CENTROTEC: I borrowed the drawing at left from the Festool site but unfortunately it is as large as its going to get. If you can see it on your monitor what it depicts is a CENTROTEC bit inserted in the chuck. The bit's hex shank inserts directly into the motor shaft that you saw above. The chuck itself slips over that motor shaft and contacts the bit. You can click on the photo at right to enlarge it for a better view of how the chuck works. Because of this design, the CENTROTEC ensures the truest, concentric drilling of any chuck I've seen.

The right angle chuck works great for those hard to reach screws inside a cabinet. You can either insert a bit directly into it ala the drill motor or you can slip on the CENTROTEC chuck and gain the added versatility it has to offer. The Right Angle chuck, like the end of the motor shaft has no way of retaining the bit unless you add the CENTROTEC or FastFix. If you want to use bits directly in the end of the motor shaft or right angle chuck you need to buy the ones with some sort of built in retainer...ball bearing or ring clip.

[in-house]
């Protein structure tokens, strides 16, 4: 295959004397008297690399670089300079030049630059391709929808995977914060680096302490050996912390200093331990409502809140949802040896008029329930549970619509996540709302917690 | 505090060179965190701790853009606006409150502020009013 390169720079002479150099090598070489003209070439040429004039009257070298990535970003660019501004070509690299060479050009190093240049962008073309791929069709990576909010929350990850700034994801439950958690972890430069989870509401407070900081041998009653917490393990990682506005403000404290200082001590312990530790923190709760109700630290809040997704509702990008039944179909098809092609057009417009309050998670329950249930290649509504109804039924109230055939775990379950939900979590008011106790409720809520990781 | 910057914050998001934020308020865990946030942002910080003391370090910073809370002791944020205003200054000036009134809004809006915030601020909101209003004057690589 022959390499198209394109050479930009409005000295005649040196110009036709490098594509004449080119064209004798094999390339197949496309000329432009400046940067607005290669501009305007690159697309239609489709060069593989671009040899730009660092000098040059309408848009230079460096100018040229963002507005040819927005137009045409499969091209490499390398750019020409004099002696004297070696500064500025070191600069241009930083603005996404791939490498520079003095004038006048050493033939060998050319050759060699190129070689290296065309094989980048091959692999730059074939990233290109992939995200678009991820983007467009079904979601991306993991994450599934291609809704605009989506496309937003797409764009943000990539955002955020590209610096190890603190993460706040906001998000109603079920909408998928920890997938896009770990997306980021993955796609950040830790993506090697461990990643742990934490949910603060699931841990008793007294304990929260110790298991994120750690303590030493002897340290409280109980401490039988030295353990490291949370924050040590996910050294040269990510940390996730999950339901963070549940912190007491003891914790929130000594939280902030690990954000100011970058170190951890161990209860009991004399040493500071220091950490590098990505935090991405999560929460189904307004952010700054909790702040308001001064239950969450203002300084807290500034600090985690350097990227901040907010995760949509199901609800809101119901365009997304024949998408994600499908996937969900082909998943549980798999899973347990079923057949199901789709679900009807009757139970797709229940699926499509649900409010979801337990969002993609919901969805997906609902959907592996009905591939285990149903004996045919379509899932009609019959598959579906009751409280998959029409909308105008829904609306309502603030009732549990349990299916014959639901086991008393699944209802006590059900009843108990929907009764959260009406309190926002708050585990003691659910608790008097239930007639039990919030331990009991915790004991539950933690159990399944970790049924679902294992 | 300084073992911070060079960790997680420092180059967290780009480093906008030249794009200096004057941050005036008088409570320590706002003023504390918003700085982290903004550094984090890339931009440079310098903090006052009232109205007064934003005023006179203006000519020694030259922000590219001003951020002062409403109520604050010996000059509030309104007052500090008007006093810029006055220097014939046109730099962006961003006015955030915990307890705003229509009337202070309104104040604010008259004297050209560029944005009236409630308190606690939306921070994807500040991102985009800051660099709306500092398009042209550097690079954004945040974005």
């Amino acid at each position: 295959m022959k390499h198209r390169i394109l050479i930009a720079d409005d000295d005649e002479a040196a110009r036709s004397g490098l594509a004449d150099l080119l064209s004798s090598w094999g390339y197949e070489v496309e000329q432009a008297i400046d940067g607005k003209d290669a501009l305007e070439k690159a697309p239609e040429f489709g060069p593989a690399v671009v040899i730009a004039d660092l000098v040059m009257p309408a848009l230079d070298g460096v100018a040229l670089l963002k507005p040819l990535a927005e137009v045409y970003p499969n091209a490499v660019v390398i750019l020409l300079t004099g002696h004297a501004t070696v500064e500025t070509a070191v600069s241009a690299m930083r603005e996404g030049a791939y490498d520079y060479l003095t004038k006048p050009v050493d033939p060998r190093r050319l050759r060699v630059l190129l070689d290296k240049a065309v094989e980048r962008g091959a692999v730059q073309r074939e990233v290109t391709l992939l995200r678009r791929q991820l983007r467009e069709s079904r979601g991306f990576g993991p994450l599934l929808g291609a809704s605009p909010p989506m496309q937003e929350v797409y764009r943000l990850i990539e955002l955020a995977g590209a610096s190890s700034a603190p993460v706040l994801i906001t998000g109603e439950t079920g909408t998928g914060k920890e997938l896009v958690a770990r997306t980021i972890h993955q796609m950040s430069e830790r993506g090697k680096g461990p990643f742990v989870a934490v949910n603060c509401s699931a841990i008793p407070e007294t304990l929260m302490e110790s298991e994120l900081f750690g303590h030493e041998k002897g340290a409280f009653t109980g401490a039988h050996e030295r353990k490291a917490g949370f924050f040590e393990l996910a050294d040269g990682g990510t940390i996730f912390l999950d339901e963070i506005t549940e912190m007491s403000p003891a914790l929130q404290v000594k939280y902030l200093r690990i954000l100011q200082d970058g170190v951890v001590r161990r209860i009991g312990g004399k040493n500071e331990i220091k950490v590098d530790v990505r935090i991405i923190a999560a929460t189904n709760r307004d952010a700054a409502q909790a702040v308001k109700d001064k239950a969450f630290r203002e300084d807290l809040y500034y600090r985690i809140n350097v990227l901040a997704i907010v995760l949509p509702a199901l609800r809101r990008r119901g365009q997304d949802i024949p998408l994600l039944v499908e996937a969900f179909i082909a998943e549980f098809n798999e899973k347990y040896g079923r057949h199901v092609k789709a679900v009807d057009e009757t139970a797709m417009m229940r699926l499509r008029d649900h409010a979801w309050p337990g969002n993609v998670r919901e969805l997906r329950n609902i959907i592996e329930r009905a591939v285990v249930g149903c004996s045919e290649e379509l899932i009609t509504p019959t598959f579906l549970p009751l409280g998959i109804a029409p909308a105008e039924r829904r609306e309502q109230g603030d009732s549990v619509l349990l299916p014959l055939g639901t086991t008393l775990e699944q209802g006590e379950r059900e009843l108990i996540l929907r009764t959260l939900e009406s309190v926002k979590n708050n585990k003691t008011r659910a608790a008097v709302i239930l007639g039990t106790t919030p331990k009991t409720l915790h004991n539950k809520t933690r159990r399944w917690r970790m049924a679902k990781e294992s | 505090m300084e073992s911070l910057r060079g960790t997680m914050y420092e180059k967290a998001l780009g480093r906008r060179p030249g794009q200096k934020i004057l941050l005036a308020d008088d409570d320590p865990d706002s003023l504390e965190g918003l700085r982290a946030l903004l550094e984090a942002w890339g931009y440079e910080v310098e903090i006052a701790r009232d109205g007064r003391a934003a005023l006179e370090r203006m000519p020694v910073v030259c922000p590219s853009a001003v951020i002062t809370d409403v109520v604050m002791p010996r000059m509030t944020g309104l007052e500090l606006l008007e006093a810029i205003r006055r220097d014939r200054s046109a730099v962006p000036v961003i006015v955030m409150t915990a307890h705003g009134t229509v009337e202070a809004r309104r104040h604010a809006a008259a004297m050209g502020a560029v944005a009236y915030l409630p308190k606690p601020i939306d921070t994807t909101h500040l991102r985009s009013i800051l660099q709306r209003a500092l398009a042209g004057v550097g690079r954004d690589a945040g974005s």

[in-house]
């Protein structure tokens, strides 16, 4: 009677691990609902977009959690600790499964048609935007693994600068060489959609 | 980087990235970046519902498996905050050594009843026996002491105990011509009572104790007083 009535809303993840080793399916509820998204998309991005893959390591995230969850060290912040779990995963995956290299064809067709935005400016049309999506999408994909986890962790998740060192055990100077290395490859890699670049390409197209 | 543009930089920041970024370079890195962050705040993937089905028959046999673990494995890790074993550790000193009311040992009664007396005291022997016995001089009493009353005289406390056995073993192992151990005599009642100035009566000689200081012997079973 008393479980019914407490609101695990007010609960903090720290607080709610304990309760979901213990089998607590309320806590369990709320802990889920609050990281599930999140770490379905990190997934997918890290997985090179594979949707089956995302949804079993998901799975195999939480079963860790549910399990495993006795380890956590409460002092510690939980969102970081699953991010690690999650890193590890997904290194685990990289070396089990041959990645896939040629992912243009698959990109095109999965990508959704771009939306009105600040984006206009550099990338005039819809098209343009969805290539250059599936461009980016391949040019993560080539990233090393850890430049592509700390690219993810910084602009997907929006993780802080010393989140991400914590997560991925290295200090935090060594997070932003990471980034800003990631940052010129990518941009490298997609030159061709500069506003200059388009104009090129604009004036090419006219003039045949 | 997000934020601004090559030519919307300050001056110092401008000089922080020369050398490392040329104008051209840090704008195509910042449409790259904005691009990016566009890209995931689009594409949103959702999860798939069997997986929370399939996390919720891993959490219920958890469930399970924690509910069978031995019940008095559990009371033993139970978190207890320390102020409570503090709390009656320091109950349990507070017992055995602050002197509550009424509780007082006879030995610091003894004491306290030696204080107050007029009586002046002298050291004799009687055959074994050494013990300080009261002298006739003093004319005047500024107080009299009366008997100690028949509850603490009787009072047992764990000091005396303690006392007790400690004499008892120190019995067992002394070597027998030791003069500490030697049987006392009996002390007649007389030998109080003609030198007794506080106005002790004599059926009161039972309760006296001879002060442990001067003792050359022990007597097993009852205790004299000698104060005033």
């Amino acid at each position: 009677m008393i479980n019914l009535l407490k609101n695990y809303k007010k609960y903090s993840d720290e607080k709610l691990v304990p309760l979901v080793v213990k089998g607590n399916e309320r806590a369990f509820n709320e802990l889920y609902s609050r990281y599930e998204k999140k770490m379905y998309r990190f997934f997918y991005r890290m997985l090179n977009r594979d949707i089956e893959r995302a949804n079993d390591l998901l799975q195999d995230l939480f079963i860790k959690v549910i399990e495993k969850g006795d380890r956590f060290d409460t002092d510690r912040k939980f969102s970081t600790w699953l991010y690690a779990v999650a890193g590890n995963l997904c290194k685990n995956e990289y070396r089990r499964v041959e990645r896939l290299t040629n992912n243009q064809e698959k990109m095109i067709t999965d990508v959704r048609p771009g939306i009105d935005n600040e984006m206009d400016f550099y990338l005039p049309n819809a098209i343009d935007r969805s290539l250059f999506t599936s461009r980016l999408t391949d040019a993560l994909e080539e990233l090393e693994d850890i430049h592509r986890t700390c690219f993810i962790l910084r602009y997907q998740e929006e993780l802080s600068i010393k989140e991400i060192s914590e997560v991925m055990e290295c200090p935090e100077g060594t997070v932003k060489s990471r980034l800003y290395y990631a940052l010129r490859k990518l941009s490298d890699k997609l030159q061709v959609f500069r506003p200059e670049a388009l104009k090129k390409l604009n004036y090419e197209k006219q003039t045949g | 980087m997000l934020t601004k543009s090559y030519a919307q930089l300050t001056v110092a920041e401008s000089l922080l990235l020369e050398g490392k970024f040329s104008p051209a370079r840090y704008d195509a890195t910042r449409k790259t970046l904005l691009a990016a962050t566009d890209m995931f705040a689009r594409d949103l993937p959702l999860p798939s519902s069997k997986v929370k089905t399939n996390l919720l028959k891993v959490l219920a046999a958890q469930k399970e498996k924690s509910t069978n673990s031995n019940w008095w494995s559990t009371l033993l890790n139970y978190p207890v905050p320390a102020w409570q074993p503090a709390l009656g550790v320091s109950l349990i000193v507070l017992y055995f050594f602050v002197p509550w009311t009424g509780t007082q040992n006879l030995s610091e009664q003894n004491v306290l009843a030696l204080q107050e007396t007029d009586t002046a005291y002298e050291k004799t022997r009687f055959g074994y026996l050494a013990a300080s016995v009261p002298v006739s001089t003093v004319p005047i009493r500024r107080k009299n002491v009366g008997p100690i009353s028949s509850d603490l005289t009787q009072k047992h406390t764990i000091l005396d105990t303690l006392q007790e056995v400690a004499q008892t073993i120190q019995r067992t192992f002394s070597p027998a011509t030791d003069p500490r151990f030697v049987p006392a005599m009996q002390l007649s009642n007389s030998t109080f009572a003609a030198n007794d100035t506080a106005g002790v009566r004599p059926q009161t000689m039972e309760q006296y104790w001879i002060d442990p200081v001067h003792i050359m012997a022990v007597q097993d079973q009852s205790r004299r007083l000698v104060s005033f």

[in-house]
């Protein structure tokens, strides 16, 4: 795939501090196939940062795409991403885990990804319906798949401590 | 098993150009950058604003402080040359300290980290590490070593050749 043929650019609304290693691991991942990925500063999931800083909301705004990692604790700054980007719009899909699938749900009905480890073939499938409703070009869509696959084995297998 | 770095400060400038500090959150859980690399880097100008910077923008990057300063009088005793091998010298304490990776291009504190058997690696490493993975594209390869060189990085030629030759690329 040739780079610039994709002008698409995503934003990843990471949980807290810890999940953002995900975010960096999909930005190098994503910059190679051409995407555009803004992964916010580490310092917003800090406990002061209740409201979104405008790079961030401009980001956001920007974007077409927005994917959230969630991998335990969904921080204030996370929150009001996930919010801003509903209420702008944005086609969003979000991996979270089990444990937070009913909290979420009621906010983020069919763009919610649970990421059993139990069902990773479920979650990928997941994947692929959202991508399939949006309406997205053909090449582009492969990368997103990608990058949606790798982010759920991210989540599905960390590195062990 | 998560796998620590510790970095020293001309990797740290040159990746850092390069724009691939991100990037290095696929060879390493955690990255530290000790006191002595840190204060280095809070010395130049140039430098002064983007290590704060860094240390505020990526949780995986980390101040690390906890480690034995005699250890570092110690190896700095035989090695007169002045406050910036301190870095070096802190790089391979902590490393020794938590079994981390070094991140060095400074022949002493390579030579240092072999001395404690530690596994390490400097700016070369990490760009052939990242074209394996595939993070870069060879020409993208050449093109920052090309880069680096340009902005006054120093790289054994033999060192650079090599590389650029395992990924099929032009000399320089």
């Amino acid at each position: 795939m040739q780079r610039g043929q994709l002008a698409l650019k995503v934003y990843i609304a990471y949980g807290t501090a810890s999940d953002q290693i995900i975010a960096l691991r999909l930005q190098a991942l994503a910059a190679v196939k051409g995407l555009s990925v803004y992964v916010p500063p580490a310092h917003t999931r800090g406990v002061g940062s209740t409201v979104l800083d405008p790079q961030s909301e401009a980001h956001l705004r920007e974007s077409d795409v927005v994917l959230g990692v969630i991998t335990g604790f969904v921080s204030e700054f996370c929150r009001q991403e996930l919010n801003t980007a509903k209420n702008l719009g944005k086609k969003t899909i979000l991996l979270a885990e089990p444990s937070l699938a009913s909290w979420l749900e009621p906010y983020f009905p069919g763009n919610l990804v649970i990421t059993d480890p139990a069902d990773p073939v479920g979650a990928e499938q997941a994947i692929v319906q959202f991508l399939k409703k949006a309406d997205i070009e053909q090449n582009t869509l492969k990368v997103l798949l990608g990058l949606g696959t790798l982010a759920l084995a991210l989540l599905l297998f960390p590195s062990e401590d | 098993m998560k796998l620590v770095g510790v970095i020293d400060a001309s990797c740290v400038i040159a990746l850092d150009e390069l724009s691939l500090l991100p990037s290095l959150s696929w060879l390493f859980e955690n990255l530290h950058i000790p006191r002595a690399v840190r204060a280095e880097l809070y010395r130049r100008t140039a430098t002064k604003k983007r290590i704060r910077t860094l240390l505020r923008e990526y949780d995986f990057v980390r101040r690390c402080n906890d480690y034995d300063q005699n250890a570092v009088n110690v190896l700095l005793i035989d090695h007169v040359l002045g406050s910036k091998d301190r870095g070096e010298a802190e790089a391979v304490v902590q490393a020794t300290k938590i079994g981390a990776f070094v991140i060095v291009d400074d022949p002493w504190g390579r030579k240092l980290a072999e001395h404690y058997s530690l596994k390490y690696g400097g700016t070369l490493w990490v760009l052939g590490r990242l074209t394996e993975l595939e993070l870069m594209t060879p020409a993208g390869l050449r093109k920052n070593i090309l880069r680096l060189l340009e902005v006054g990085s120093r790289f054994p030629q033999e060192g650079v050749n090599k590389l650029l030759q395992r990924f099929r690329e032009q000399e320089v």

The eccentric chuck (my favorite) allows you to get right up to a wall or cabinet side and drill a hole. It is equipped with a bit retainer which uses ball bearings. Just about any bit with a detent will lock in place. The eccentric chuck, like the right angle chuck, can lock itself in 22.5° increments.

If you have a high speed internet connection you can click here for a short movie clip demonstrating the different chucks. (5mb)

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Copyright © 2005, Bill Esposito.
All Rights Reserved.